Residual mound


Valley fill






Geomorphology Valley flat

Water bodies

Alluvial plain





0.35 Sandy silty alluvium

Brown sand


Lignite-gritty sandstone


Pegmatite and quarts veins

Garnet biotite gneiss

Cordierite gneiss














0.15 0-7











Land cover

0.05 Paddy field

Abandoned paddy field

Mixed crop

Reclaimed paddy field

Urban area

Water body







In the present study, an attempt has been made to generate groundwater potential map through the multi criteria evaluation techniques using the raster based GIS analysis. The GIS have proved as vital tool in delineating groundwater potential zones based on the integration of various thematic maps. The study reveals that excellent to good potential zones occupies more than 80% of the total study area. From the results it is suggested that, proper rainwater harvesting and artificial recharge methods and measures should be implemented in the moderate to nil potential zones to overcome the water scarcity problem. The present groundwater potential map will serve as a baseline data for the future development and management of water use strategies in the area.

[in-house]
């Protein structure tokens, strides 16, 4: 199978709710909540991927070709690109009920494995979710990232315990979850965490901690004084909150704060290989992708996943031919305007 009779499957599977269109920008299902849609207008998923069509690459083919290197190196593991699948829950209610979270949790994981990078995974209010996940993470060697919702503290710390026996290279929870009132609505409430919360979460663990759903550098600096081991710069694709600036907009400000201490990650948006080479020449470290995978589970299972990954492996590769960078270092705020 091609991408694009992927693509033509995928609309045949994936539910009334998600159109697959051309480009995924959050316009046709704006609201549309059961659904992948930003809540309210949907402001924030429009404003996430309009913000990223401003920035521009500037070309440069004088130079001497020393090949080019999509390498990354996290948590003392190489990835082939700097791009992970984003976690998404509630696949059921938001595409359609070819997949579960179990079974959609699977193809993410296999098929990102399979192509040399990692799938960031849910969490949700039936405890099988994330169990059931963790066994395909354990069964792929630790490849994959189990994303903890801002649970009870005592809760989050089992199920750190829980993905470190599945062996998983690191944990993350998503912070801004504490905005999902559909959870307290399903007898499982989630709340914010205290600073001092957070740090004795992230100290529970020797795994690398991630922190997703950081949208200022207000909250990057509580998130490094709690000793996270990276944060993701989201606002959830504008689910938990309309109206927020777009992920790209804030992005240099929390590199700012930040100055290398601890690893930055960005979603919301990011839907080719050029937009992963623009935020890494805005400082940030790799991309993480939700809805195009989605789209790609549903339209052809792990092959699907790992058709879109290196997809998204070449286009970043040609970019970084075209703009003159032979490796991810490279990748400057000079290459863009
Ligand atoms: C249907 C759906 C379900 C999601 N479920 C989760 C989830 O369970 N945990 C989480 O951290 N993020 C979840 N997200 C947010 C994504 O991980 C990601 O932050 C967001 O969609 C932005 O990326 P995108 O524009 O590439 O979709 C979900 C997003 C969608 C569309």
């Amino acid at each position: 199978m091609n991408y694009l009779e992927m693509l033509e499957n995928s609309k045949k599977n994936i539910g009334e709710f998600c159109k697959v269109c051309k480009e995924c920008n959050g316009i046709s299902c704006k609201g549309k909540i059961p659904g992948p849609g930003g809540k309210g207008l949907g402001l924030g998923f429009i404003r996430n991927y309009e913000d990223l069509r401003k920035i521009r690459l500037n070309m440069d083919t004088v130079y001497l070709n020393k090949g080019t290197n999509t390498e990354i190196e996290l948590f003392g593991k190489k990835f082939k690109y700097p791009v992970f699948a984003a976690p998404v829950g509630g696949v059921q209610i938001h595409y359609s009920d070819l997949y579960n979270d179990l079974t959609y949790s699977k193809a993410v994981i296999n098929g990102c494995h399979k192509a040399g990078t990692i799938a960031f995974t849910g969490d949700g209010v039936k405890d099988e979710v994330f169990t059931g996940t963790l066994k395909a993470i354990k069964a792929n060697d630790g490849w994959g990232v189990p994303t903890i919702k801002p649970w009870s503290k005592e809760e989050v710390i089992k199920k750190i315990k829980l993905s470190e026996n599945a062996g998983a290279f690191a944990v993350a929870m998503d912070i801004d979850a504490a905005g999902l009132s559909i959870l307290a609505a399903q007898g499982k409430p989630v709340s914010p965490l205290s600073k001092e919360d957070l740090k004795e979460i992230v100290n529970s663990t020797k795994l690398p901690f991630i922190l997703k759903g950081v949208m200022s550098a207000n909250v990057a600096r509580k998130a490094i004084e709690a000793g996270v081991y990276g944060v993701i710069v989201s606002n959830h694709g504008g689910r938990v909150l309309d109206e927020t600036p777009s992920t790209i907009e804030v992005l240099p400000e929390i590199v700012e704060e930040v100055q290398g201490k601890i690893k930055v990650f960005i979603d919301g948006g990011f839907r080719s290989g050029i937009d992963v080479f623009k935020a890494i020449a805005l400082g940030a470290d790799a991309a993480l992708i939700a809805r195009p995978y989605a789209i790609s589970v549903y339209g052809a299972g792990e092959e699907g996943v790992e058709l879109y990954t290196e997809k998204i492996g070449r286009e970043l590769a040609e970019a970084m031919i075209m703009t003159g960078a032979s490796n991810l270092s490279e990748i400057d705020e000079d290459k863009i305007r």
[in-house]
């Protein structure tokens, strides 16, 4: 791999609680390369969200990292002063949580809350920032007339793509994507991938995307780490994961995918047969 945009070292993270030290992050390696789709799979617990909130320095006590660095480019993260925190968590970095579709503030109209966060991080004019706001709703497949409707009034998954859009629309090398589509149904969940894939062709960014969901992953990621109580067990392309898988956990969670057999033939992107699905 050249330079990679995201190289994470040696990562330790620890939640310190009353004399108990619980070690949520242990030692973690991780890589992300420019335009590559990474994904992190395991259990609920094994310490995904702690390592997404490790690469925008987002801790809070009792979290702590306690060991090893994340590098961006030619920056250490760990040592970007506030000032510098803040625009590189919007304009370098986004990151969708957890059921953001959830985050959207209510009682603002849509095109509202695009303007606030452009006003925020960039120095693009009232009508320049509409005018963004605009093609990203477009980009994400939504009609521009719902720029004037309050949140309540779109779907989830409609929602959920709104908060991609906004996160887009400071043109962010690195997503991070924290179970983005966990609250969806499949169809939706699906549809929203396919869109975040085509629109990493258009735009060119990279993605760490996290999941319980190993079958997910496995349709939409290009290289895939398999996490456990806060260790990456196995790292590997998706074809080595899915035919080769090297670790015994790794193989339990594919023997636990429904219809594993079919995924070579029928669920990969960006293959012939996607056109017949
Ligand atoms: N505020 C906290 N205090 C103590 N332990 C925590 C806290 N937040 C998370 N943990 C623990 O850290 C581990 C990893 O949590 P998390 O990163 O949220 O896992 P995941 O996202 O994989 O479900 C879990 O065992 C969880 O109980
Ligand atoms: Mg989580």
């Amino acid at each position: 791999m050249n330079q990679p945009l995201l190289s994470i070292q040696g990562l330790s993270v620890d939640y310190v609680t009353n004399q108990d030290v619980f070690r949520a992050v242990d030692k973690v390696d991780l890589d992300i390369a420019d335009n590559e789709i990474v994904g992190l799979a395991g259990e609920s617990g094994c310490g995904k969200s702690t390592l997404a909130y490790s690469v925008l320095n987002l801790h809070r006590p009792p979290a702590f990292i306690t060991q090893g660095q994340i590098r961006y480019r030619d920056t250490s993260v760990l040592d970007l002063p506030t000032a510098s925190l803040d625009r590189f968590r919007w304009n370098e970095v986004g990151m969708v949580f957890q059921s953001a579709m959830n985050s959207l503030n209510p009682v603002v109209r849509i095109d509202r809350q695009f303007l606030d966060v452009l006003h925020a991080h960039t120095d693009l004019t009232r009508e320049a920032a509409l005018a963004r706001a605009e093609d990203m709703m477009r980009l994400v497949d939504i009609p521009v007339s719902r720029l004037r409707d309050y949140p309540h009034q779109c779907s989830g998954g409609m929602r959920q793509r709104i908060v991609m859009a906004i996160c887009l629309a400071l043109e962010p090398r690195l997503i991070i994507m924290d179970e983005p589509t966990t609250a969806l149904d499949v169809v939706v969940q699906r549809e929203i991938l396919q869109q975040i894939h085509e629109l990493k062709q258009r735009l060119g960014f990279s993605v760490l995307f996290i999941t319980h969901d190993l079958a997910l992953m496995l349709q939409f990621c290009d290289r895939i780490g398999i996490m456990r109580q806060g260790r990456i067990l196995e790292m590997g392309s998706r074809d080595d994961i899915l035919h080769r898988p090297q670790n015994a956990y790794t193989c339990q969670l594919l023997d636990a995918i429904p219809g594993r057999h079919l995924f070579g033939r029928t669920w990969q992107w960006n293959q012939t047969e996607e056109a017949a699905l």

Finally, it is concluded that the GIS technology has great potential to revolutionize groundwater monitoring and management in the future. Rapidly expanding GIS technology will play a central role in handling the voluminous spatio-temporal data and their effective interpretation, analysis, and presentation, though such applications will raise some new problems. More and more GIS based applied groundwater research is also required in conjunction with field investigations to effectively exploit the expanding potential of RS and GIS technologies, which will perfect and standardize current applications as well as evolve new approaches and applications in the future.

2. “Groundwater: resource evaluation, augmentation, contamination, restoration, modeling and management” – M.Thangarajan
3. Trenchless Technology-Wikipedia

We at are thankful to Sir Korukonda Vinay for submitting this research paper and helping all civil engineers understand the Assessment of Ground Water using GIS and its importance in Trenchless Technology.

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  • Mayuresh jadhav January 19, 2012 at 10:35 pm

    thats a very nce also this is important for me